Getting Started

Getting ready to travel long-term is a daunting task. Thankfully I found some travel blogs with excellent checklists, suggestions, and helpful info (see Blogs I Follow).

After all was said and done, I downsized my belongings to my road bike, 12 bins, and a few small odds and ends. Thanks mom & dad for storing my stuff!

bins

So after that came the task of deciding what to pack. Again, thank goodness for packing lists and suggestions provided by those you have gone before me. The hardest part was packing so that I could hike/backpack in places like Patagonia then cruise around modern cities like Santiago and not look like a grungy hiker (aka look at least kinda cute). And, I had to plan for large weather variations during my first month of travel (e.g., 90s in Costa Rica then 50s in southern Argentina). So, here’s what ended up in my 65-liter backpack and my daypack.

tmp_5429-IMGP0194-82703463

  • jewelry – 5 pairs of earrings (so hard to decide!), 2 rings, 1 braclet, 1 necklace
  • 2 dresses (1 given away in Santiago and the other in Ushuaia)
  • 2 purses (1 small, 1 medium)
  • 1 Light sweater
  • 1 sarong (serves as scarf, dress or skirt, blanket)
  • 1 bikini
  • 8 shirts – 1 sunshirt, 2 hiking shirts, 2 short-sleeved T-shirts, 2 tanks, 1 longsleeve
  • pants – 1 jeans, 2 leggings, 1 hiking. I actually brought a pair of cute palazzo pants but they went missing in Costa Rica, potentially nesting fodder for Big Leonard (a giant iguana).
  • 2 jackets – 1 down, 1 lighweight
  • 1 raincoat and rain pants
  • 3 pairs of shoes – 1 flip flops, 1 slip ons, 1 trail shoes
  • 3 hats – 1 hiking sunhat, 1 cute sunhat, 1 beanie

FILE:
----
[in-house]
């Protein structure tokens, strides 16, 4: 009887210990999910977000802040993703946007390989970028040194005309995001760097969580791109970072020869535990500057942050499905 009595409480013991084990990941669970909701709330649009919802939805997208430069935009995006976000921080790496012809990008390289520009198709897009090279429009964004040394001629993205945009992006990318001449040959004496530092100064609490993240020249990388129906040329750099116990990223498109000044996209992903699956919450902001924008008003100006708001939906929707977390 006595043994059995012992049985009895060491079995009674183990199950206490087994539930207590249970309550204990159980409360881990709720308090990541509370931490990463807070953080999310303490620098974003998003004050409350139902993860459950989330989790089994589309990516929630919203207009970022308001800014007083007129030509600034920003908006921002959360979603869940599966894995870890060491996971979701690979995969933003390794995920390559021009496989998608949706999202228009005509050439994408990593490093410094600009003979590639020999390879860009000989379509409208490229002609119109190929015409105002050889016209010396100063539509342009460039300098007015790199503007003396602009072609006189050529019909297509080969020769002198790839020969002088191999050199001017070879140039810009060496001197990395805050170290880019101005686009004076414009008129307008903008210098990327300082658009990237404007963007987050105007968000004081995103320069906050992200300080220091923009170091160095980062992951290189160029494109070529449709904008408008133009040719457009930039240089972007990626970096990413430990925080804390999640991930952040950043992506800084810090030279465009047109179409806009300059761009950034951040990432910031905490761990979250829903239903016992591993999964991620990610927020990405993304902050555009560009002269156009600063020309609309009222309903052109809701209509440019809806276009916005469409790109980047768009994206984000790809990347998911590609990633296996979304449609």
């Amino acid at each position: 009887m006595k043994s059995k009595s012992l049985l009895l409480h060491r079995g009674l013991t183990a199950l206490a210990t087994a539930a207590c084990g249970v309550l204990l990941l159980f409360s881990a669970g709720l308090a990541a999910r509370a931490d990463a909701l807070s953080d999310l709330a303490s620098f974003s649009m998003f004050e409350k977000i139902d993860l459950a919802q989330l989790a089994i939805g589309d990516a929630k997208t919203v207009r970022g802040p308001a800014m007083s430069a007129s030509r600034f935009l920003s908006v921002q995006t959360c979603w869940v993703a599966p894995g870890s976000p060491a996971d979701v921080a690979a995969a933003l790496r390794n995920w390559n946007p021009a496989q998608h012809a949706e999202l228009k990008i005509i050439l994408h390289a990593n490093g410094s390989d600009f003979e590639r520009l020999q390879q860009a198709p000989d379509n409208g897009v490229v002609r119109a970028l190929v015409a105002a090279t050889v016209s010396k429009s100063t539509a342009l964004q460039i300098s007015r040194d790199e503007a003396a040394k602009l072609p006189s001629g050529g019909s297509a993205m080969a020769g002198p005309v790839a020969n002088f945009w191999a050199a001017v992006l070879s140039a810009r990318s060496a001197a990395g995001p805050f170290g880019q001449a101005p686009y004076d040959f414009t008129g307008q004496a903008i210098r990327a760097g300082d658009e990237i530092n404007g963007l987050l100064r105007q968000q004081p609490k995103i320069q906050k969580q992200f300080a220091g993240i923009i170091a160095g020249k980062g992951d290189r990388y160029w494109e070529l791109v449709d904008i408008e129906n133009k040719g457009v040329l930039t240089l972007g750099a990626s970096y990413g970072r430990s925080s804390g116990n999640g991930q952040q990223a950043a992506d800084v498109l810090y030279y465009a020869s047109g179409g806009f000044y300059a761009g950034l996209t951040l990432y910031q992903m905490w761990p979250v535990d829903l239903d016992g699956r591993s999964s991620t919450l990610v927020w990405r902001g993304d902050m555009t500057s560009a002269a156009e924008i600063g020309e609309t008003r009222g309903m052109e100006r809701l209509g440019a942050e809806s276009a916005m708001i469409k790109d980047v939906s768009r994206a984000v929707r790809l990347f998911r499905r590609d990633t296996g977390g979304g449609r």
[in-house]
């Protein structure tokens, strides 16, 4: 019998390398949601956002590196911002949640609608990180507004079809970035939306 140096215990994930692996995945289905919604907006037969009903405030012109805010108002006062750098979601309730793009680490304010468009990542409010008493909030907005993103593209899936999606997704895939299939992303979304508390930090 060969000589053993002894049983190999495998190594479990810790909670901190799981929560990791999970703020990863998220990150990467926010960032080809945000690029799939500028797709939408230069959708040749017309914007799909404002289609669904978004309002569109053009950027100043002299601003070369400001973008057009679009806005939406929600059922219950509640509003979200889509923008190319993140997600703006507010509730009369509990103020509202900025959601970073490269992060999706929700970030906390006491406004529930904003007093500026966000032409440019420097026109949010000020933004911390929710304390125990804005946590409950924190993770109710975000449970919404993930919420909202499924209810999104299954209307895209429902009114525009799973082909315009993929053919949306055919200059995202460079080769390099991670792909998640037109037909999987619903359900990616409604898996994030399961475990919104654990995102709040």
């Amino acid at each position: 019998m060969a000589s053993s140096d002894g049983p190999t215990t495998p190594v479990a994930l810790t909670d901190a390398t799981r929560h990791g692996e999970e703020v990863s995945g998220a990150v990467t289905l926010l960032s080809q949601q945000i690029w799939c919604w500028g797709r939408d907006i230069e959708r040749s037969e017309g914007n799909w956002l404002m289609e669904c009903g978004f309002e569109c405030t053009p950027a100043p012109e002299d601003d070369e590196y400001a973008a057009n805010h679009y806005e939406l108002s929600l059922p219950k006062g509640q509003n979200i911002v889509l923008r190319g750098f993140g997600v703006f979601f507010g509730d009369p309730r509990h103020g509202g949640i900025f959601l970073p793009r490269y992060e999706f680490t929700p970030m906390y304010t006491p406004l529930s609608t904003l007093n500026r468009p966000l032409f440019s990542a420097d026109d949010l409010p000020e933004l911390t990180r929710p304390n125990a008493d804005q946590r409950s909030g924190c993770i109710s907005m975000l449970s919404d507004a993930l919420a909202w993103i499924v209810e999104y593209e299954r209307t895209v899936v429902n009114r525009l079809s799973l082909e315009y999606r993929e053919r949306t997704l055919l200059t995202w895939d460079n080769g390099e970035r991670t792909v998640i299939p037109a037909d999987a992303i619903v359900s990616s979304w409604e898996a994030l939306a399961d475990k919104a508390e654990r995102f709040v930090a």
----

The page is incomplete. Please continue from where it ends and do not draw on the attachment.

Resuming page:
• 6 pairs of socks – 2 hiking, 2 liners for hiking, 2 regular
  • 3 bras – 2 sportsbras, 1 regular
  • 5 pairs of undies
  • 3 pairs of gloves – 1 for cool, 1 for cold, 1 for sun protection
  • 1 Buff for sun protection
  • 1 bandana
  • umbrella (for sun and rain)
  • 1 bag of toiletries
  • travel towel
  • TP bag – for toilet paper and hand santitizer

Backpacking\camping gear

  • 3-liter Camelback and 1-liter Nalgene
  • 1-person tent
  • down sleeping bag in waterproof stuff sack
  • sleeping pad
  • stove
  • 1 pot, 1 cup, 1 spoon
  • first aid kit with pocket knife and whistle
  • headlamp with extra batteries
  • duct tape
  • rain fly for backpack
  • heavy duty plastic bag to keep stuff dry

tmp_5429-IMGP0197-196068380

  • Patagonia guide book
  • How to Travel the World on $50 a Day by Matt Kepnes
  • journal
  • spanish dictionary
  • reusable grocery bag
  • iPod (since I couldn’t get iTunes Match to work. Argh!!!!)
  • rechargable bluetooth speaker so I can share my jams
  • iPhone
  • SPOT GPS tracker/messenger
  • money belt
  • camera, charger, batteries
  • extra camera memory
  • tiny tripod
  • Steripen for water treatment
  • travel charger/adaptor
  • external battery charger
  • iPhone armband
  • eye mask, earplugs
  • Nexus tablet
  • cables for all this stuff

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It’ll be interesting too see how the contents of my packs changes with time and experience!

 

 

 

 

 

 

 

 

 

 

 

 

 

 

 

 

 

 

 

 

 

 

 

 

 

Items not shown:  door stop (in case the hostel door doesn’t close securely), small ziplook baggies, undergarments

 

 

 

 

 

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2 thoughts on “Getting Started

  1. Door stop??? Only a well-seasoned (or well-researched) vagabond would think of that! I’m so curious to see how your bags evolve as you travel. I agree with you: No matter how much you plan and prepare, the best lessons will be learned on the road!

    Like

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